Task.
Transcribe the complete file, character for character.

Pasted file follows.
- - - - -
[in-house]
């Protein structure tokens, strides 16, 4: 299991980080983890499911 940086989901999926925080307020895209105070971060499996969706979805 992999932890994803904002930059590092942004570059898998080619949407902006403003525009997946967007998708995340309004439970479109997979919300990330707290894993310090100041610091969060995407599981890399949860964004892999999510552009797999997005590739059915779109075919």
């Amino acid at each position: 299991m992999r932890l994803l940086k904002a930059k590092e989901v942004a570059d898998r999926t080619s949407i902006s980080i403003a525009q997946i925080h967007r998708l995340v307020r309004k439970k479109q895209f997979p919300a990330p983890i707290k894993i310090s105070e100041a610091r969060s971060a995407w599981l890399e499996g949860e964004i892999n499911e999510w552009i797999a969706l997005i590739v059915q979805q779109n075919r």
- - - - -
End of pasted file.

[in-house]
């Protein structure tokens, strides 16, 4: 299991980080983890499911 940086989901999926925080307020895209105070971060499996969706979805 992999932890994803904002930059590092942004570059898998080619949407902006403003525009997946967007998708995340309004439970479109997979919300990330707290894993310090100041610091969060995407599981890399949860964004892999999510552009797999997005590739059915779109075919």
């Amino acid at each position: 299991m992999r932890l994803l940086k904002a930059k590092e989901v942004a570059d898998r999926t080619s949407i902006s980080i403003a525009q997946i925080h967007r998708l995340v307020r309004k439970k479109q895209f997979p919300a990330p983890i707290k894993i310090s105070e100041a610091r969060s971060a995407w599981l890399e499996g949860e964004i892999n499911e999510w552009i797999a969706l997005i590739v059915q979805q779109n075919r």